Next, RE-TM amorphous alloys containing a heavy rare earth are discussed by taking TbCo alloy as an example. The Journal of the Applied Magnetism Society of Japan, Vol. 10, No. 2, pp. 179-182 (1986), show Tb content dependences of the saturation magnetization Ms, coercive force Hc and magnetic anisotropy energy Ku of a TbCo single-layer film. According to this article, whereas the Tb content at which the TbCo alloy becomes a perpendicularly magnetized film is 13-31 atomic %, the coercive force within the Tb content range in which the TbCo alloy maintains the perpendicular magnetic anisotropy is as large as 3 kOe and over.

As described above, with a perpendicularly magnetized film made of a crystalline alloy, such as CoCr, or of a RE-TM amorphous alloy containing a heavy rare earth element, such as TbCo, the coercive force Hc would inevitably become too large in order to maintain a perpendicular magnetic anisotropy energy K⊥ appropriate for the memory layer of the invention. Meanwhile, in order that a desired coercive force Hc is reached, the perpendicular magnetic anisotropy energy K⊥ would inevitably be decreased as well, so that the perpendicular magnetic anisotropy could not be satisfied.

Next, RE-TM amorphous alloys containing light rare earth metals are discussed by taking PrCo amorphous alloy and TbPrCo amorphous alloy as an example. FIG. 7 shows the composition dependence of the coercive force Hc at a room temperature of a PrCo amorphous alloy film. The coercive force Hc of the PrCo amorphous alloy film, being scarcely dependent on the Pr content, is around 100 Oe, which is a value permitting magnetization reversal fully by a recording current magnetic field in a magnetic memory. FIG. 8 shows the Pr content dependence of the perpendicular magnetic anisotropy energy K⊥ at the room temperature of the PrCo amorphous alloy film. The perpendicular magnetic anisotropy energy K⊥ has a value resulting from subtracting the diamagnetic field energy, 2πMs2, from the perpendicular magnetic anisotropy energy, Ku, proper to the PrCo amorphous alloy film. When the perpendicular magnetic anisotropy energy K⊥ takes a positive value, the resulting magnetization of PrCo amorphous alloy film becomes stable in the perpendicular direction. Accordingly, it can be understood that a perpendicularly magnetized film results with the Pr content being about 20 atomic % or higher, and that particularly with the Pr content falling in a range of about 20-30 atomic %, a large perpendicular magnetic anisotropy energy K⊥ can be obtained, resulting in a stable perpendicularly magnetized film.

FIG. 9 shows the RE content dependence of the coercive force Hc of a TbPrCo amorphous alloy film at a room temperature. FIG. 10 shows the RE content dependence of the perpendicular magnetic anisotropy energy K⊥ at the room temperature of the TbPrCo amorphous alloy film. It is noted that the relative composition ratio of Tb to Pr in the rare earth (RE) content is nearly Tb:Pr=1:1. For the first magnetic layer 211, which is required to have a coercive force Hc small enough to reverse the magnetization by a recording current magnetic field in a magnetic memory, it is obvious from FIG. 9 that the RE content should be 15 atomic % or more, but 35 atomic % or less. On the other hand, it can also be understood that the perpendicular magnetic anisotropy energy K⊥ shows a positive value at all of the RE contents shown in FIG. 10, and that a stable perpendicularly magnetized film is provided by the RE content range of 10-30 atomic % in particular.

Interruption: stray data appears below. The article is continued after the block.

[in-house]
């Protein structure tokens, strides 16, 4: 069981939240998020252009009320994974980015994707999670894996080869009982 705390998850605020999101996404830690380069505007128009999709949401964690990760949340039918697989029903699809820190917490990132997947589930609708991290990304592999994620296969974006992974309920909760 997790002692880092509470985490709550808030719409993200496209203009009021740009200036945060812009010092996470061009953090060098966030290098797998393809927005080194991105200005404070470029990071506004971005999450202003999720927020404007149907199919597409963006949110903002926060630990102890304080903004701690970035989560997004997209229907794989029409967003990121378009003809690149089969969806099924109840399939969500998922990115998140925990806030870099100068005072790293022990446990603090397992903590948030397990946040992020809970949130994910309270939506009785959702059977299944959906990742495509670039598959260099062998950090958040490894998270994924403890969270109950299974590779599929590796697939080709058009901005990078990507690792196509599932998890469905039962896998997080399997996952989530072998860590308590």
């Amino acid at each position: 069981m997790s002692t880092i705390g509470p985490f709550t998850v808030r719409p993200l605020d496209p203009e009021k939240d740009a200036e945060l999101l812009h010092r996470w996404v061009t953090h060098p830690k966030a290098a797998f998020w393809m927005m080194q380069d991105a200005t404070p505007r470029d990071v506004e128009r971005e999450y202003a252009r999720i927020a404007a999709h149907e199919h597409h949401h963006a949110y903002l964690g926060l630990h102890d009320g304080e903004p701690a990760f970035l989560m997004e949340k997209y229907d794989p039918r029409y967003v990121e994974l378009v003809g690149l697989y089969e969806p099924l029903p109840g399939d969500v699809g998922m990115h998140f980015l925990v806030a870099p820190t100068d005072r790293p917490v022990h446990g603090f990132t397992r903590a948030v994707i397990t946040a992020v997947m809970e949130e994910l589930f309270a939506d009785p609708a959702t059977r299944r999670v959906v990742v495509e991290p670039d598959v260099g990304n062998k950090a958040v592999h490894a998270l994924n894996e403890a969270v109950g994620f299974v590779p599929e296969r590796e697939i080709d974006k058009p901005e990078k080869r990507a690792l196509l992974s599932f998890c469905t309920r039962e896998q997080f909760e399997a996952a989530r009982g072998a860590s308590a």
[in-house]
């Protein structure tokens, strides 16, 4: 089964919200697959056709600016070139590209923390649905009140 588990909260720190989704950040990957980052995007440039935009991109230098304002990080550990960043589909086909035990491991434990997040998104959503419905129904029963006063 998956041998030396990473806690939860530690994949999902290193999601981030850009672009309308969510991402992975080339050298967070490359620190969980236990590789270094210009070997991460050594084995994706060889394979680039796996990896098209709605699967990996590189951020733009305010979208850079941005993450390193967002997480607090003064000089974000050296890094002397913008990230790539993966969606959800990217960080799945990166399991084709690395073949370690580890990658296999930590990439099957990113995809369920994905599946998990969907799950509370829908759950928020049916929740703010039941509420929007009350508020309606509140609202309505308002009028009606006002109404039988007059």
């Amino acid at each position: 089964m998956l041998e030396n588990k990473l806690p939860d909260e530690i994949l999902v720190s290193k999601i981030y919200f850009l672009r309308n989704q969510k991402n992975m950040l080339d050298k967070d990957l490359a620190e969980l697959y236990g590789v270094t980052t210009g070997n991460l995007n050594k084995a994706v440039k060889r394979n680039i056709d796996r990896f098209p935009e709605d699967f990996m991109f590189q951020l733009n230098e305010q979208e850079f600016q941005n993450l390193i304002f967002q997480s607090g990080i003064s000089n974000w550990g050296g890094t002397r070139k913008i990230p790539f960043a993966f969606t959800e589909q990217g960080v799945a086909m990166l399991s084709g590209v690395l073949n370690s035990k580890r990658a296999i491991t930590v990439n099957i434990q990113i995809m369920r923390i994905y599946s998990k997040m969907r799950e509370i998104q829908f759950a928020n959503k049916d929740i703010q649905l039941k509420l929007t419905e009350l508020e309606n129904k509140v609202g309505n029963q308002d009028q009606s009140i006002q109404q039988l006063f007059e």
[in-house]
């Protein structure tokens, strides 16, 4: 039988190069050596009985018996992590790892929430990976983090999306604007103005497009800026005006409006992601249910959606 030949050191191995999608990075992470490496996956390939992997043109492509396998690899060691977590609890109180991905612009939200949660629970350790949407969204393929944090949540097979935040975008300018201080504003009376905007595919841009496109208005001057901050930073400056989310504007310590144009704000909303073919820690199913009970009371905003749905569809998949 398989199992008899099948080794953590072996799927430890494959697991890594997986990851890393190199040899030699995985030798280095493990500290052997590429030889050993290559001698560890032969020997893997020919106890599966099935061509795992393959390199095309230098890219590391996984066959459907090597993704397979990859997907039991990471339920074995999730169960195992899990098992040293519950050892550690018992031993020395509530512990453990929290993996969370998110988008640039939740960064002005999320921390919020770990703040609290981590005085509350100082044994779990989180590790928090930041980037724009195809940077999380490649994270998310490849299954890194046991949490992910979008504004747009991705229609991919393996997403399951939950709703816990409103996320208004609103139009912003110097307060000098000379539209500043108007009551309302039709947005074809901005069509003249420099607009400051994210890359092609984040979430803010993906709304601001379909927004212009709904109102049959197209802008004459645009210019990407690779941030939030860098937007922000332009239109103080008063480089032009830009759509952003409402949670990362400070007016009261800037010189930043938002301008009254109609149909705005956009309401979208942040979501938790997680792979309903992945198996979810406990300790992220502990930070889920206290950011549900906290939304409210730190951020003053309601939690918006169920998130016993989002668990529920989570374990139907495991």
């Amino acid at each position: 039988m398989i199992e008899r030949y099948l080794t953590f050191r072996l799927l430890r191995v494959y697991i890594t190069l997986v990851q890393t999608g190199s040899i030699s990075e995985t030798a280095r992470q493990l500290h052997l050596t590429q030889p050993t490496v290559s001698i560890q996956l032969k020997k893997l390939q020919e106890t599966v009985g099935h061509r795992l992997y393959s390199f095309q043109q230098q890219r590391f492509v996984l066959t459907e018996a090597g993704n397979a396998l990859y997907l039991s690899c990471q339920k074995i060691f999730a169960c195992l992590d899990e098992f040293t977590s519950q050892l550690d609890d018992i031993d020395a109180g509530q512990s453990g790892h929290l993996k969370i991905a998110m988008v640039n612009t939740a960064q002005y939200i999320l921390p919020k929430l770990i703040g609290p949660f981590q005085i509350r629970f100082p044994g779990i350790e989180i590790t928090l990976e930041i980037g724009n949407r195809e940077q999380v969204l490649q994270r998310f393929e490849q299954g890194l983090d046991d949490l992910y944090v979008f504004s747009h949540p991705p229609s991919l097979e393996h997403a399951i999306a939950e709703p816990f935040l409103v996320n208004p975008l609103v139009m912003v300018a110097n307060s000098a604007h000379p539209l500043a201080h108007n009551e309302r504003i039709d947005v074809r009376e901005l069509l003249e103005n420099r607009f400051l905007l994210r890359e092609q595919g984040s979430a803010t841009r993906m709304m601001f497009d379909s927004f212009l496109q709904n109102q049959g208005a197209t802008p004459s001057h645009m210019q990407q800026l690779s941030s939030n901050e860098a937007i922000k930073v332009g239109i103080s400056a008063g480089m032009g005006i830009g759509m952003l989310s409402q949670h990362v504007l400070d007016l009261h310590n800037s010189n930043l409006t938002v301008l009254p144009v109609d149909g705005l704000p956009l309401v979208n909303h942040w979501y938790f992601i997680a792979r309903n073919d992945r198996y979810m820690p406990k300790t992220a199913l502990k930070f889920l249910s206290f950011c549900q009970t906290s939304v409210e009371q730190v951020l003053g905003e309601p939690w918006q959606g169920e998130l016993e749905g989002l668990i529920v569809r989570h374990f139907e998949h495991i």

Therefore, materials suitable for the first magnetic layer 211 are exemplified by binary alloys (PrFe, PrCo, etc.) or ternary alloys (PrGdFe, PrGdCo, PrTbFe, PrTbCo, PrFeCo etc.) containing at least a light rare earth metal such as Pr.

Meanwhile, it is known that containing a heavy rare earth metal would cause the coercive force to increase. Therefore, materials suitable for the second magnetic layer 213 are exemplified by binary alloys (TbFe, TbCo, GdFe, GdCo, etc.) or ternary alloys (GdTbFe, GdTbCo, TbFeCo, etc.) containing principally a heavy rare earth metals, such as Tb, Gd, as the rare earth metal.

Particularly for the second magnetic layer 213, since a magnetic field generator such as electromagnets can be used for initialization, both the coercive force Hc and the perpendicular magnetic anisotropy energy K⊥ are, desirably, as large as possible from the viewpoint of stability. Accordingly, it can be understood from FIGS. 9 and 10 that TbPrCo amorphous alloy film, when used, preferably should have a RE content of 13-32 atomic %.

It is noted that when a RE-TM material having a composition whose compensation point is around the room temperature is selected as the second magnetic layer 213, the saturation magnetization Ms is almost all dissipated, by which the effect on the first magnetic layer 211 can be avoided. Further, the magnetization of RE and TM sublattices is maintained sufficiently large by virtue of ferrimagnetism of the RE-TM alloy material. Since the magnetoresistance effect could be attributed principally to TM, a sufficiently large magnetoresistance effect can be obtained even with the composition having around the room temperature its compensation point at which the saturation magnetization Ms is dissipated.